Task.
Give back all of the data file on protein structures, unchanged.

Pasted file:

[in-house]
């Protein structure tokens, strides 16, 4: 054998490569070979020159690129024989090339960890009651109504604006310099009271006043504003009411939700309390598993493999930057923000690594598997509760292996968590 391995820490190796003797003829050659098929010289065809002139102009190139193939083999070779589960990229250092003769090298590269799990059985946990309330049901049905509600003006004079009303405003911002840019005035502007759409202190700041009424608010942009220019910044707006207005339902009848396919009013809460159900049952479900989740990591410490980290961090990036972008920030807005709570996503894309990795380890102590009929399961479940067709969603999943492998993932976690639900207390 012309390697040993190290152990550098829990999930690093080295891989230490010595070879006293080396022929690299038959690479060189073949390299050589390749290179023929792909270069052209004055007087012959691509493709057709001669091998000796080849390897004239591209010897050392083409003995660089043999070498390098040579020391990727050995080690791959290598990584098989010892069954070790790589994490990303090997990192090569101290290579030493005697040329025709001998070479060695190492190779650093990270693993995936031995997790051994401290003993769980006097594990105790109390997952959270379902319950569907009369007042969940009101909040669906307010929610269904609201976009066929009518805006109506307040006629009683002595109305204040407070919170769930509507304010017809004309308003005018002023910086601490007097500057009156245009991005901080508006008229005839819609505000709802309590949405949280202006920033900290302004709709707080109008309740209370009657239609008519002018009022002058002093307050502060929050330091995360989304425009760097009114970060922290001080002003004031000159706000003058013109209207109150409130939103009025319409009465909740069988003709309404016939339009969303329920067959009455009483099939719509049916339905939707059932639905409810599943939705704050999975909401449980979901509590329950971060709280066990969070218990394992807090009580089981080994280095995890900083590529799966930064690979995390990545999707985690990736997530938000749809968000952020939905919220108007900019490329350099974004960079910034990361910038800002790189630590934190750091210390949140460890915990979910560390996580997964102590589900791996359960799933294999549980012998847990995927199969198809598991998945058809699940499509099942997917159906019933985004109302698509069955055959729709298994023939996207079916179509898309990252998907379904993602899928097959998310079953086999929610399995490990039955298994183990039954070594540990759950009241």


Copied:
[in-house]
């Protein structure tokens, strides 16, 4: 054998490569070979020159690129024989090339960890009651109504604006310099009271006043504003009411939700309390598993493999930057923000690594598997509760292996968590 391995820490190796003797003829050659098929010289065809002139102009190139193939083999070779589960990229250092003769090298590269799990059985946990309330049901049905509600003006004079009303405003911002840019005035502007759409202190700041009424608010942009220019910044707006207005339902009848396919009013809460159900049952479900989740990591410490980290961090990036972008920030807005709570996503894309990795380890102590009929399961479940067709969603999943492998993932976690639900207390 012309390697040993190290152990550098829990999930690093080295891989230490010595070879006293080396022929690299038959690479060189073949390299050589390749290179023929792909270069052209004055007087012959691509493709057709001669091998000796080849390897004239591209010897050392083409003995660089043999070498390098040579020391990727050995080690791959290598990584098989010892069954070790790589994490990303090997990192090569101290290579030493005697040329025709001998070479060695190492190779650093990270693993995936031995997790051994401290003993769980006097594990105790109390997952959270379902319950569907009369007042969940009101909040669906307010929610269904609201976009066929009518805006109506307040006629009683002595109305204040407070919170769930509507304010017809004309308003005018002023910086601490007097500057009156245009991005901080508006008229005839819609505000709802309590949405949280202006920033900290302004709709707080109008309740209370009657239609008519002018009022002058002093307050502060929050330091995360989304425009760097009114970060922290001080002003004031000159706000003058013109209207109150409130939103009025319409009465909740069988003709309404016939339009969303329920067959009455009483099939719509049916339905939707059932639905409810599943939705704050999975909401449980979901509590329950971060709280066990969070218990394992807090009580089981080994280095995890900083590529799966930064690979995390990545999707985690990736997530938000749809968000952020939905919220108007900019490329350099974004960079910034990361910038800002790189630590934190750091210390949140460890915990979910560390996580997964102590589900791996359960799933294999549980012998847990995927199969198809598991998945058809699940499509099942997917159906019933985004109302698509069955055959729709298994023939996207079916179509898309990252998907379904993602899928097959998310079953086999929610399995490990039955298994183990039954070594540990759950009241």